As steps toward mitigating racial bias, Hewlett-Packard’s engineers marshaled a range of more inclusive approaches to oximetry. The instrument’s baseline calibrations were set by working with a “carefully selected” group, including 248 Black volunteers—which is, notably, 246 more nonwhite people than the FDA currently suggests for pre-market testing of the oximeters in hospitals today. Most importantly, the device could be personally adjusted for every individual. There was an option to squeeze a small droplet of blood from the wearer’s ear to scan the blood alone using spectrophotometry. This measurement, which helped discern exactly how much light was being absorbed by an individual’s skin and tissues, allowed the physician to personalize light level calibrations and optimize the device’s accuracy.

The oximeter could also account for circulation idiosyncrasies. Unlike modern pulse oxes that are tested only on healthy people, Hewlett-Packard’s device was designed to work for people who may be sick. The sensor was not made for the fingertip, for instance, because then the device wouldn’t work as well for patients with common health conditions such as shock, sepsis, and certain chronic illnesses. Instead, Hewlett-Packard placed its sensor on the top curve of the ear, one of the last parts of the body to be impacted by circulation issues during illness. This choice helped prevent building ableism into oxygen measures, while also avoiding gender disparities due to poor device fit. While ear oximeters still exist in specialty niches, by far the most common models in ERs and homes today are nonadjustable and built to fit the “average” geometry of a man’s finger, at times producing suboptimal readings for all others that may well compound with other errors.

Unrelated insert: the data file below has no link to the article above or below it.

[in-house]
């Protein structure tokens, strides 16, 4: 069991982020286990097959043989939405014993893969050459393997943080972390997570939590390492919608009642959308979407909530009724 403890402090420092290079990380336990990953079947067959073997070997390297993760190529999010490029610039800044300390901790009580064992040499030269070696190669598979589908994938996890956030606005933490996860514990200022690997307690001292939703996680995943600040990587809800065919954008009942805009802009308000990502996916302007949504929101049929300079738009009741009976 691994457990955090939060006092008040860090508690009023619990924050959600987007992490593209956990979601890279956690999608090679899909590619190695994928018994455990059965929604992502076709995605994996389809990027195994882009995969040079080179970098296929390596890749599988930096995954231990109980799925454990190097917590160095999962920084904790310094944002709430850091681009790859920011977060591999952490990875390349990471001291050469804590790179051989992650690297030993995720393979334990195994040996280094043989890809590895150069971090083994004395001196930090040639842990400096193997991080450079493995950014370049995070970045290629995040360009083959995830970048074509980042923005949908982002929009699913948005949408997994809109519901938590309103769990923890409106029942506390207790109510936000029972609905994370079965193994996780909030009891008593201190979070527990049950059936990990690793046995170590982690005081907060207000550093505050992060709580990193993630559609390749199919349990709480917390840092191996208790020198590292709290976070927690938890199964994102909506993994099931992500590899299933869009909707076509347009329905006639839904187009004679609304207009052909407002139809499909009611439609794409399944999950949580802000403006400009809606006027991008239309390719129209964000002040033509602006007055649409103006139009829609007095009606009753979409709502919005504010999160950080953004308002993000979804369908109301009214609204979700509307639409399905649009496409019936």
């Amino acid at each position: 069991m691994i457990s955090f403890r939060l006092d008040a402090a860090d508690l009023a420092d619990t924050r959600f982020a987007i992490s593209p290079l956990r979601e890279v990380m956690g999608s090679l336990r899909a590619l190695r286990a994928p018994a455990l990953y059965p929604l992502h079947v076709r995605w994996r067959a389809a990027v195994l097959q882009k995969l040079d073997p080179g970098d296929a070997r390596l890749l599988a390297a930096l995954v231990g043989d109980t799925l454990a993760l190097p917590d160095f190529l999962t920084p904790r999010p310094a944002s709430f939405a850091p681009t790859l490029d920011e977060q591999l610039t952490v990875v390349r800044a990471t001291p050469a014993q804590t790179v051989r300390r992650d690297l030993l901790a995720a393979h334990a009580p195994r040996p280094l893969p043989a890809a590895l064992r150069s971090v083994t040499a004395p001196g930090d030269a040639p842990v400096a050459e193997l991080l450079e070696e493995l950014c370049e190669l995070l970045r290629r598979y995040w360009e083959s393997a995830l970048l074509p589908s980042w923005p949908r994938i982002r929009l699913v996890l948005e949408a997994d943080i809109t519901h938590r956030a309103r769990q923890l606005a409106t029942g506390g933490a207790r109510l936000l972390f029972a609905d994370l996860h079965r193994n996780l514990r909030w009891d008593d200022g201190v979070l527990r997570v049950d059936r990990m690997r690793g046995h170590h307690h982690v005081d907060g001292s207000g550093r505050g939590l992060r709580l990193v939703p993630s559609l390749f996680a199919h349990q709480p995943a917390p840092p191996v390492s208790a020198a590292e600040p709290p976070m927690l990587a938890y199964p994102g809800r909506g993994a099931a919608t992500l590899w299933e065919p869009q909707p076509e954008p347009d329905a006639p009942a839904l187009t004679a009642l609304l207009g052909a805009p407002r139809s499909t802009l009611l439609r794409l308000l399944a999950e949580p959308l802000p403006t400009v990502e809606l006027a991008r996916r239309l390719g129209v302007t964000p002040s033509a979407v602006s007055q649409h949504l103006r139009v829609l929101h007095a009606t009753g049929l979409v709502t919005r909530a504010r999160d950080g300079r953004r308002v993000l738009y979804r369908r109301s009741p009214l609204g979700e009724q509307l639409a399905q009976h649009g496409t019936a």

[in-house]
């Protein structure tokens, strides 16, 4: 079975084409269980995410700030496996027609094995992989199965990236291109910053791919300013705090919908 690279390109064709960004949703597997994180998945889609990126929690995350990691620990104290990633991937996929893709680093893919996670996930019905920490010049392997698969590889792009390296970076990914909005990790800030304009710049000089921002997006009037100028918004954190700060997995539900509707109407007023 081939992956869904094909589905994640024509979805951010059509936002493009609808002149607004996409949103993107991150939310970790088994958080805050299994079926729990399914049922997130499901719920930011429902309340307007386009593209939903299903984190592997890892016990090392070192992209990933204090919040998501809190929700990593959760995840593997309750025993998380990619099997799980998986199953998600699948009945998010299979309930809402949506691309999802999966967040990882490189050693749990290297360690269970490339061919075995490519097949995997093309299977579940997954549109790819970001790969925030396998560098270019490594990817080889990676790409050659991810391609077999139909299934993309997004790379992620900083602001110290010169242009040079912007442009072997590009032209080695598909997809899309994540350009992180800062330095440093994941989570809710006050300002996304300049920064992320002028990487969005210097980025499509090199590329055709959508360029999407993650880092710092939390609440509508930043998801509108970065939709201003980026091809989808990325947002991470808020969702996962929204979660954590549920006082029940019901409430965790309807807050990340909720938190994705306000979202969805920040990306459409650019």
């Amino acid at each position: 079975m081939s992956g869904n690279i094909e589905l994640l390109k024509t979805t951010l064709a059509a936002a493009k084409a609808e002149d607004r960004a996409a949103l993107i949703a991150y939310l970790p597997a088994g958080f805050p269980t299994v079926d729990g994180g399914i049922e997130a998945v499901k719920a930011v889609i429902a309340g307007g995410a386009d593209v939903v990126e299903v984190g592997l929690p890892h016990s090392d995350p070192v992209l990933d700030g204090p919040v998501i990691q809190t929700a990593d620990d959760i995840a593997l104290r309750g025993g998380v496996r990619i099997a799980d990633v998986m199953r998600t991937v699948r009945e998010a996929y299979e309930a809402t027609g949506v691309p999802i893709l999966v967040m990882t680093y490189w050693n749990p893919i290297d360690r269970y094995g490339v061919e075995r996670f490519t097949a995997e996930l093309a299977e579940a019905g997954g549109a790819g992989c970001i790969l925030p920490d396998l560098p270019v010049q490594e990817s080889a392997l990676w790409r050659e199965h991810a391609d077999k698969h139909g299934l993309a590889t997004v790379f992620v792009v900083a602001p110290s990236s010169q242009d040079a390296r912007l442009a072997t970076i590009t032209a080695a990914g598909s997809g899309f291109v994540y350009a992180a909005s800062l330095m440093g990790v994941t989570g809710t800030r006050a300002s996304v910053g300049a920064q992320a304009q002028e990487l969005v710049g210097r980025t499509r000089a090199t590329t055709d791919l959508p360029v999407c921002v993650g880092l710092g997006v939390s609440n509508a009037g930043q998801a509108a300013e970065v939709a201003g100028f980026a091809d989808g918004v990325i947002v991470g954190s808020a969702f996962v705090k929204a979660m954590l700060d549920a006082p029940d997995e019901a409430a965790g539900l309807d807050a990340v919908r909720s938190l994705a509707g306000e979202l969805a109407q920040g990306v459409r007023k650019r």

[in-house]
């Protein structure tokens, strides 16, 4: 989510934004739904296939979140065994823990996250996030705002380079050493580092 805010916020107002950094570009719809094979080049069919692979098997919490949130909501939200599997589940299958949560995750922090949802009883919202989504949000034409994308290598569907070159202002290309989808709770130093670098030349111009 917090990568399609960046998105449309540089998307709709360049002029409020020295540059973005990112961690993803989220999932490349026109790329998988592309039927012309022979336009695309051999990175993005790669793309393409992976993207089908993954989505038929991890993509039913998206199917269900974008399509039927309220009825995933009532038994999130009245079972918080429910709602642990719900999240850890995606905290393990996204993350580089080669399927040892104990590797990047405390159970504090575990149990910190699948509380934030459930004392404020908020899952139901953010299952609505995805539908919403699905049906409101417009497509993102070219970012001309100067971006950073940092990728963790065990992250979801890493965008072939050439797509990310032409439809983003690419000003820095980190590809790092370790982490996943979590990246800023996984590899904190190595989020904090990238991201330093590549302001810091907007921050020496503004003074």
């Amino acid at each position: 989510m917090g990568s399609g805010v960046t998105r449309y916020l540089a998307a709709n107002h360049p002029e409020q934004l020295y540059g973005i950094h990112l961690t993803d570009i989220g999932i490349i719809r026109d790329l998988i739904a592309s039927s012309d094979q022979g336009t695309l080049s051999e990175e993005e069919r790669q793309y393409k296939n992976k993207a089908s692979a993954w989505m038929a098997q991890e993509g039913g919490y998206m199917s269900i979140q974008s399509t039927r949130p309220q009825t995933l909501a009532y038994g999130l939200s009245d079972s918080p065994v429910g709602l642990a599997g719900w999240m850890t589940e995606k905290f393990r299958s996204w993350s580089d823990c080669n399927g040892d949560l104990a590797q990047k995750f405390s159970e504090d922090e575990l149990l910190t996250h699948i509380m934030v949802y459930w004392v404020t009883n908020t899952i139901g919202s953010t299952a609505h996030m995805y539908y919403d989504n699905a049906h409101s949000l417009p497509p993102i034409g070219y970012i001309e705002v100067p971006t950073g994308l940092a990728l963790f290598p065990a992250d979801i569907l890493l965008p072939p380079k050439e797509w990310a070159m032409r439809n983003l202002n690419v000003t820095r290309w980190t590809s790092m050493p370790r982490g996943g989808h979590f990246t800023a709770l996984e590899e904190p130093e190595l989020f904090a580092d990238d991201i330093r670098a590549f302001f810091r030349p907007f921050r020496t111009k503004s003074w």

Despite these achievements, when the personal computing market exploded in the ’80s, Hewlett-Packard shifted its focus and stepped back from medical equipment shortly before it released a long-planned miniature version of its oximeter. But Kryger still describes their larger device as “the best oximeter ever made.” His lab’s publications from that time show that the HP oximeters were in a range of ways more accurate than the pulse oximeters that soon came to take their place. They were referred to in clinical studies as the noninvasive “gold standard” by which early pulse oxes were tested, because Hewlett-Packard oximeter readings more closely matched the invasive arterial blood gas tests.

As the pandemic has painfully reminded us, the consequences of such inaccuracies can be devastating. Because today’s hospital oximeters are not made with capacity for personalization, they can inadvertently feed flawed data not only to doctors but also to other machines. Oximeter numbers provide key inputs to a range of computing systems, including the algorithms guiding ICU triage and certain insurance reimbursements. They are also on closed-loop algorithms with many ventilators—and when fed error-ridden inputs, such devices may not be able to optimize as effectively. Having these conversations now is crucial: As part of AI’s growing role in health care, a wide range of noninvasive sensors are being developed with the pulse oximeter as their model. Some, like certain optical sensors for sepsis or blood glucose, may already be at your local hospital or present in your home. Without care, a coming generation of optical color sensors could easily reproduce the unequal errors for which pulse oximetry is now known across many other areas of medicine.

We tend to assume that technology will unfold with a kind of linear progress, and that useful features or key questions will be built into future models. The history of devices often gets written later as if this had always been the case—that alternative approaches didn’t succeed because they were inferior. But like any history, it is useful to ask who wrote it and what’s left out.